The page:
Post written by Dr. Bradley Hiner
All of us have at one time or another have stood up too fast and experienced a sudden feeling of lightheaded dizziness. Usually this lasts just a matter of a few moments and then it passes. Some people have experienced a different kind of dizziness called vertigo. This is a sense of things going around and around, like on a merry-go-round. Still others use the word “dizziness” to describe a feeling of being off-balance or unsteady on their feet.
Each of these 3 kinds of dizziness has unique features that allow the neurologist to get to the bottom of the cause, as the causes are different for each and the treatments are different for each. Let’s talk about the one that is often overlooked in Parkinson's disease: low blood pressure upon standing.
“Doctor, I get dizzy spells!”
Mr. G has had parkinsonism for over 5 years now and is on a number of medications. Recently he has noted that whenever he gets up from a chair or out of bed, that within moments he feels dizzy. I always ask, “if you couldn’t use the word “dizzy”, how would you describe the sensation?”. He responded that he gets very lightheaded, almost faint feeling, and that if he didn’t sit back down he might actually “go out”. On some occasions, he has noted dimming of vision, or a sudden queasy feeling. His wife reports that sometimes he “looks pasty and pale” and she wonders if he is having a heart attack or stroke. Some patients note this is worse in the morning, after a meal, or after exertion. Taking a hot shower or bath makes it worse, as can doing physical activities like yardwork on a hot day.
The answer can be found doing a simple blood pressure (BP) and pulse check with the patient laying down and then standing. Orthostatic hypotension (OH), or simply put, low BP upon standing, is a common problem in Parkinson’s disease. Normally when we stand up there may be a brief drop in BP, but our autonomic nervous system makes adjustments and prevents it from falling too low. Unfortunately in PD those reflexes are often impaired, and to make matters worse PD medications can all contribute to low BP especially the dopamine agonists like ropinirole (Requip) and pramipexole (Mirapex). A drop in BP from laying to standing of 30 points systolic (the top number) or more means that this person indeed has OH, and we may need to do something about it.
This may mean making some changes:
- Eliminate if possible any medications that can contribute to low BP. Sometimes, if it’s o.k. with the patient’s internist, we can decrease or stop medications used to treat high BP. Many medications can contribute to low BP upon standing, so we want to regularly review the patient’s medication list.
- If there are no contraindications (like heart disease), we often increase dietary sodium (salt) and increase fluid intake. All too often PD pts. don’t take in enough fluids, and we recommend six or more 12 oz glasses of water or juice daily.
- Sleep with the head of the bed elevated. Sometimes using extra pillows is enough, but in more severe cases we recommend that the head of the bed actually go up on blocks 8-10 inches. This seems to have a beneficial effect on the kidney’s control of BP.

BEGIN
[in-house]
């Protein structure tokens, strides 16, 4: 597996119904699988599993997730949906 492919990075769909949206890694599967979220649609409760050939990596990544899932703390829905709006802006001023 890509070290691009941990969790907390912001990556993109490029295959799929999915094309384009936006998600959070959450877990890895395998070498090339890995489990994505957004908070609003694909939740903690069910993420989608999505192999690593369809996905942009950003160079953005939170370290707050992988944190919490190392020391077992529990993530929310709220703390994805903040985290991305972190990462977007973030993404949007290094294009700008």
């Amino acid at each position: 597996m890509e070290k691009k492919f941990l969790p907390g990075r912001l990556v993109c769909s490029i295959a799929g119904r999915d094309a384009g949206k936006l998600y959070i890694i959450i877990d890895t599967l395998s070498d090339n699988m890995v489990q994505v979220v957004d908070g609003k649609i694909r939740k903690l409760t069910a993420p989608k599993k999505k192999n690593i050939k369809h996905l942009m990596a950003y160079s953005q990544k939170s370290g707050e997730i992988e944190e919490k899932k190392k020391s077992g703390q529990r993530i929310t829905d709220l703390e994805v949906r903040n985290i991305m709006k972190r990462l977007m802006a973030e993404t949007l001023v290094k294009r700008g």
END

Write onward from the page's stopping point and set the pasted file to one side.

- Compression stockings. These are not the “white stockings”, sometimes called TED or anti-embolism stockings that are commonly used after surgery. We need something stronger. One brand name is Jobst stockings, and we recommend medium compression thigh-high style.
- Be aware of those situations that are likely to provoke low BP, like excessive heat, prolonged sitting or standing, drinking alcohol, dehydration, during illness or after prolonged bedrest.
- Patients may choose to avoid activities that involve straining, such as heavy lifting. Prolonged coughing, straining at stool, and even vigorous singing or playing a wind instrument may cause a drop in BP.
- When first getting up in the morning, sit on the edge of the bed before standing and flex leg muscles by wiggling the feet and march in place or contract thigh and calf muscles (tighten kneecaps and buttocks) to diminish blood pooling in the legs after standing.
- Should the patient feel faint, the best thing to do is to sit and lean forward, or better yet, lay down and elevate the feet. This helps to restore normal blood flow to the brain.
- Medications: there are a number of good medications to help with low BP. Florinef, midodrine and others can effectively prevent this from happening.
We are fortunate here at Froedtert and the Medical College to have access to sophisticated testing of the autonomic nervous system. Should a patient have severe orthostatic hypotension (low BP), we may want to take a look at how the autonomic nervous system is working. This involves a series of simple tests of heart rate, blood pressure and sweat function. The results allow us to determine if the patient has straightforward Parkinson’s disease or one of the “Parkinson-Plus” syndromes, like Multiple Systems Atrophy or Shy-Drager syndrome, that can mimic PD.
Watch for my next blog in which I’ll discuss the other autonomic dysfunctions that can be part of a Parkinson’s patient’s challenges. In the meantime, please don’t disregard episodes of “dizziness” or “lightheadedness.” Exercise the cautions listed above and consult your neurologist to get the right diagnosis and treatment strategy.